Once Upon a Time — How I Wrote Amaskan’s Blood
Once upon a time.
Growing up, those were words uttered by mothers right before bedtime. They were synonymous with family, with love.
When staying over at a friend’s, the mother would crack open a storybook to read to us, something my father didn’t have the time to do. Once upon a time meant an escape—a dive into another world where adventures and magic existed, where mothers didn’t disappear or lie, where I didn’t have to raise myself. But it also was a reminder of what I didn’t have. For the longest time, my once upon a time meant I possessed both a mother and a father. That is, until I grew up and convinced myself that I needed neither.
This is where Amaskan’s Blood began—deep within the recesses of my brain in a far away land where I didn’t need any parents, because they didn’t need me.
I was eight before I knew the truth. My mother was a drug addict. My mother was a compulsive liar. She was willing to tell any tale necessary to get her fix. I spent my childhood wishing for a mother so hard I thought I’d burst, and when mine stayed gone, I eventually gave up. I didn’t have a mother, and I never would.
Most of my stories focus on characters who make their own families, usually from friends. Blood meant nothing to me but betrayal. Life was safer and simpler without worrying about blood relatives. Imagine my surprise when my mother returned.
In Amaskan’s Blood, Adelei has two families: her birth family, who she feels has betrayed her, and her adopted family, an odd sort of holy assassins who live by a different code than the rest of the world. When she discovers that everything she’s ever known in her world is a lie, she finds herself having to choose between two different families.
Originally, this story focused on the political intrigue within various factions as Adelei fought to protect those around her, but as I struggled with my own definitions of family, the story evolved.
When I was fifteen, I met my mother for the first time in my life.
She’d been clean for about a year, but it wasn’t enough. When you hear that many lies, you learn to recognize them easily enough.
Once upon a time became a nightmare as she returned to the meth that kept her from me. The only time she called was to lie to me. Wild stories meant to trick me out of money, so she could get high.
For a while, I hated stories. They were lies.
By the time I’d written a dozen novels, she called me. I’d long convinced myself that my mother was dead. She died when I was a baby. I had all the family I needed in my husband and our kitties. But deep within in me was a core need for something, something I didn’t even recognize in myself until I wrote Amaskan’s Blood.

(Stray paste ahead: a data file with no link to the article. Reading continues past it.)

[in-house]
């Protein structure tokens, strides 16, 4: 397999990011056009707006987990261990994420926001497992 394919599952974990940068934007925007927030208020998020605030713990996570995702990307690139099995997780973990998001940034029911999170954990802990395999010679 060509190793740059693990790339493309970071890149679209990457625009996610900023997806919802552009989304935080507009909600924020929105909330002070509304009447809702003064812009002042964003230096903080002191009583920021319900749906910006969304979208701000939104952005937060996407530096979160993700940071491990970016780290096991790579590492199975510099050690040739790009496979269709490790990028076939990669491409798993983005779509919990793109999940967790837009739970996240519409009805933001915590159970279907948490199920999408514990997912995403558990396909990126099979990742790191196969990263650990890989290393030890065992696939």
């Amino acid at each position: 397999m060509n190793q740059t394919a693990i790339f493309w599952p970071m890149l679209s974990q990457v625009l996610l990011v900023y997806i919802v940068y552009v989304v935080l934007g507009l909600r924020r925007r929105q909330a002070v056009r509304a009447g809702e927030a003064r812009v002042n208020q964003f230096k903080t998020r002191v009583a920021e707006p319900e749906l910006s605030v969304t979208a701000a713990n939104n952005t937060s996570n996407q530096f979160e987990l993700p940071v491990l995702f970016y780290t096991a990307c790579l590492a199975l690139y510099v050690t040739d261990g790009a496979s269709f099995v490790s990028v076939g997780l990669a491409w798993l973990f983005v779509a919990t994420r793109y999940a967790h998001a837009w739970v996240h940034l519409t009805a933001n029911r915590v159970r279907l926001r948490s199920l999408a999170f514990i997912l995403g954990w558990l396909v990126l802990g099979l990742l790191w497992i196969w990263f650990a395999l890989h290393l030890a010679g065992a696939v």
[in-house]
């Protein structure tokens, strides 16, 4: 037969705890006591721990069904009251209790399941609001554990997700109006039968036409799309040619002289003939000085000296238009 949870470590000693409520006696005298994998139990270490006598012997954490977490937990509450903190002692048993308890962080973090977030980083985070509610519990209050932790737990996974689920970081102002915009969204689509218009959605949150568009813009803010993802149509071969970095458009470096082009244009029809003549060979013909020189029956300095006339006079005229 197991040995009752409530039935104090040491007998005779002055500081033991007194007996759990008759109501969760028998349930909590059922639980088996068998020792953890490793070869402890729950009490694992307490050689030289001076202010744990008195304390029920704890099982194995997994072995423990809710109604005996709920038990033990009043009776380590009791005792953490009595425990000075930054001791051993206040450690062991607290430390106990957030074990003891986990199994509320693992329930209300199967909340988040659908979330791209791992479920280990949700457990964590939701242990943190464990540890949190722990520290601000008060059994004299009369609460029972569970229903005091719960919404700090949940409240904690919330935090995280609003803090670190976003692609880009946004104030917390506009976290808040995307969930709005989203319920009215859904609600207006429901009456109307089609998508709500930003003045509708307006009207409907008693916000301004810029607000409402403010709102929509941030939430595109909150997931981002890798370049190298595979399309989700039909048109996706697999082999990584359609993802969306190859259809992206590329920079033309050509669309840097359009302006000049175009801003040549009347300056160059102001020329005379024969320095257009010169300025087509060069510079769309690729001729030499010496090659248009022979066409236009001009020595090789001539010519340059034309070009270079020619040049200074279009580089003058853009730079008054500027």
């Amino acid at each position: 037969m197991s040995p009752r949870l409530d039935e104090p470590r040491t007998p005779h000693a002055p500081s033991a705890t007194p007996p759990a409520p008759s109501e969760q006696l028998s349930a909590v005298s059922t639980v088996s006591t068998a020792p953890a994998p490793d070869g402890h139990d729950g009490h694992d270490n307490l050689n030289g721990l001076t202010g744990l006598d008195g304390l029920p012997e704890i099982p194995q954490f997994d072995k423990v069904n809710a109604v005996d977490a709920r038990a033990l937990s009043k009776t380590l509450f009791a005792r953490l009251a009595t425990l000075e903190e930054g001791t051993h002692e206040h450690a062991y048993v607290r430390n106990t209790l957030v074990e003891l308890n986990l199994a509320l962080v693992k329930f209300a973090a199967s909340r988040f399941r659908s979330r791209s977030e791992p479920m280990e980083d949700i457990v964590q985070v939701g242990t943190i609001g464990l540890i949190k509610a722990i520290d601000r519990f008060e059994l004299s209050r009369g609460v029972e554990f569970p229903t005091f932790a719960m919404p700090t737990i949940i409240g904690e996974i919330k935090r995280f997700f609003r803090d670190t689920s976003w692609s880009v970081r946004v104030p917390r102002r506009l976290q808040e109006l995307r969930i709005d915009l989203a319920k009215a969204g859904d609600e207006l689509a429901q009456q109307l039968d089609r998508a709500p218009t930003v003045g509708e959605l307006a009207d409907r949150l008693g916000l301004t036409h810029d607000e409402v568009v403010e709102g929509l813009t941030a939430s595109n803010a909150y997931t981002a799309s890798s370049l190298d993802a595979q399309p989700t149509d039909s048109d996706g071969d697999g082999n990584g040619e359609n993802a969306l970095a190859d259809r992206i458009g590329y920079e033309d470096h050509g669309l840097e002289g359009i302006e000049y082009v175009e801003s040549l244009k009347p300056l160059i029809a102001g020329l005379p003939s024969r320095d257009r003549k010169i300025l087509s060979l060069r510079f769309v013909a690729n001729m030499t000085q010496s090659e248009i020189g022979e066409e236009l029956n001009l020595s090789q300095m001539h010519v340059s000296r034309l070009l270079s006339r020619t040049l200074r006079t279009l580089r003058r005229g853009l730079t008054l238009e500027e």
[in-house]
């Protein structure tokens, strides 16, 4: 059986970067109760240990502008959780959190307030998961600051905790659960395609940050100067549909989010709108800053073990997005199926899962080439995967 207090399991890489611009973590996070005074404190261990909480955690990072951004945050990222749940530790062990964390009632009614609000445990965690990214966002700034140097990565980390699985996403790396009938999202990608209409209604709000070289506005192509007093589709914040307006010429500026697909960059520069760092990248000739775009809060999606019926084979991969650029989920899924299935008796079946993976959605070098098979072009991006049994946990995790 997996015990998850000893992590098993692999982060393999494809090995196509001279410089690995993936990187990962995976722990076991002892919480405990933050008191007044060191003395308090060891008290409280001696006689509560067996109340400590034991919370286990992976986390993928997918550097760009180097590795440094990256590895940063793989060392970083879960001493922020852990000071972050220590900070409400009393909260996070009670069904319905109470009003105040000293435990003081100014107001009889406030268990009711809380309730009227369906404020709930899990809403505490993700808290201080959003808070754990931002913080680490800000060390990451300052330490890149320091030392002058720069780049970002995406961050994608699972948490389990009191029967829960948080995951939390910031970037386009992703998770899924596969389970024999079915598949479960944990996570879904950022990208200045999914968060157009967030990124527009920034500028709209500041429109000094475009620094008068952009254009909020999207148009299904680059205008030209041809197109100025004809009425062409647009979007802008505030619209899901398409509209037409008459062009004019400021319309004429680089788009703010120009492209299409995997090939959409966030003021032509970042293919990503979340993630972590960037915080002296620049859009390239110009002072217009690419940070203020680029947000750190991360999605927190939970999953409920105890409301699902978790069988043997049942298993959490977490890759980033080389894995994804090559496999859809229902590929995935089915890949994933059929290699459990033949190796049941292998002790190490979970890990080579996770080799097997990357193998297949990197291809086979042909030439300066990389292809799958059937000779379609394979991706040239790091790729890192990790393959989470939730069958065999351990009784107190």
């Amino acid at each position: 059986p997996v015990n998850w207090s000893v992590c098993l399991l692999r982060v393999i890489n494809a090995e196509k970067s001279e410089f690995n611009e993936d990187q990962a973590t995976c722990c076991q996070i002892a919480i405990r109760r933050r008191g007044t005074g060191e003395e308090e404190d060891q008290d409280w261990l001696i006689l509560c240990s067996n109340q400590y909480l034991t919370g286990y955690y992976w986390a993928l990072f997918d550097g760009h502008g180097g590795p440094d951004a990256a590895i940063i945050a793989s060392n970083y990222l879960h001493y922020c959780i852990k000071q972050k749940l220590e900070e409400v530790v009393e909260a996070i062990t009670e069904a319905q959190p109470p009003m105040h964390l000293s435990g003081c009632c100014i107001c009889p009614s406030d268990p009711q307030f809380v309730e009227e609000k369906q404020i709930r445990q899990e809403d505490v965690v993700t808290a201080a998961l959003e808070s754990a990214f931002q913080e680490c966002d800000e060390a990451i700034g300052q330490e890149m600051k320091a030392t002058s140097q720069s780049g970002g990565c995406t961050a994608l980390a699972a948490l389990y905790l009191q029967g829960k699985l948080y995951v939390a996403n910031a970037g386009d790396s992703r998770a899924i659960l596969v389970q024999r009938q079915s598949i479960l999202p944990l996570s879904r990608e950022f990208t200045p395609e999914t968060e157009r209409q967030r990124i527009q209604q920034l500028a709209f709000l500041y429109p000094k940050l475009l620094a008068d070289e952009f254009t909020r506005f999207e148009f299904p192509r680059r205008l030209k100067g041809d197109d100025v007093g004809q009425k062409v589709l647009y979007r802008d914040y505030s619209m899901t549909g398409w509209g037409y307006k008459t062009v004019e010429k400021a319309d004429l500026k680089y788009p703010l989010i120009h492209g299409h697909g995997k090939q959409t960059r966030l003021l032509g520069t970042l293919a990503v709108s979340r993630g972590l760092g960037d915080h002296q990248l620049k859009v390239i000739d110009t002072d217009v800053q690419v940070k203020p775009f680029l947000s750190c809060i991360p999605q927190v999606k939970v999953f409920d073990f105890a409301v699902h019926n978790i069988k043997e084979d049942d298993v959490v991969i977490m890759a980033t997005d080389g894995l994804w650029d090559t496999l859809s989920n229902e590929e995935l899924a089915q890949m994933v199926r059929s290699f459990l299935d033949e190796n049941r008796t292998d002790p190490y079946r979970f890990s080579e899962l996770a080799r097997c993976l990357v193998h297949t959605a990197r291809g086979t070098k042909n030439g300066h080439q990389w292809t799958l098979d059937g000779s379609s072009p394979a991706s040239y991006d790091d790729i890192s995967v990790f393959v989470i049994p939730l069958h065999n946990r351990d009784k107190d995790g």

When mothers give birth, the release of hormones creates a connection between the mother and child. High endorphin levels can create an altered state of consciousness to help with the birth and can make a mother feel euphoric afterward. At a cellular level, we are part of our parents. We are connected to them in a way that is more than just hormones and endorphins.
Adelei never wanted this birth family who betrayed her. She never wanted anything more than the life she had, yet she finds herself drawn to her birth father in a way she doesn’t understand. Despite her anger and bitterness, she cares about him, and she hates herself for it. As she struggles through the death around her, she seeks answers to some very fundamental questions:
Who am I?
Who is my family?”
The world around us and our experiences within this world do shape who we are, but so do our parents. Our parents teach us how to interpret and respond to our experiences, and they shape our viewpoints during the formative years. They mold us until we are old enough to consider our own thoughts and beliefs.
When I was thirty-three, my mother called me because she was clean. She had been for six years. And in this time, the one thing she wanted most was me in her life. She was the mother I didn’t want. The mother I didn’t need.
Like Adelei, I resisted this new family that was thrust upon me: a mother and three half-siblings. I had more family that I would ever need in a single moment.
Once upon a time there was just me. Now it was more.
Despite my misgivings, the more I talked with my mother, the more I recognized that there was something there. A connection. And like Adelei, I hated myself for feeling drawn to this stranger. She didn’t deserve love from me. She’d abandoned me. She didn’t deserve me in her life.
Three years later, I couldn’t imagine my life without her in it. Nothing about those three years was easy, and everything about them was a struggle, but she’s my mother. There really aren’t words to explain it, which makes it that much more difficult to write about.
Adelei was willing to do anything to protect her family, both families when it came down to it, because family isn’t blood. It isn’t random people who share DNA. It’s connections. It’s people who know you better than you know yourself. Odd idiosyncrasies I’ve developed over the years are mirrors of my mother.
The way my characters possessed a love/hate relationship with their families came out of my relationship with my own, and in allowing myself this bond with my mother, I’ve found a way to create characters with a depth I didn’t know I could.
I don’t wish to indicate that any of this was easy. Writing Amaskan’s Blood was probably one of the most difficult and personal books I’ve ever written. In retrospect, writing Adelei through her struggles allowed me to deal with my own.
And at long last, once upon a time means only that:
Once upon a time.
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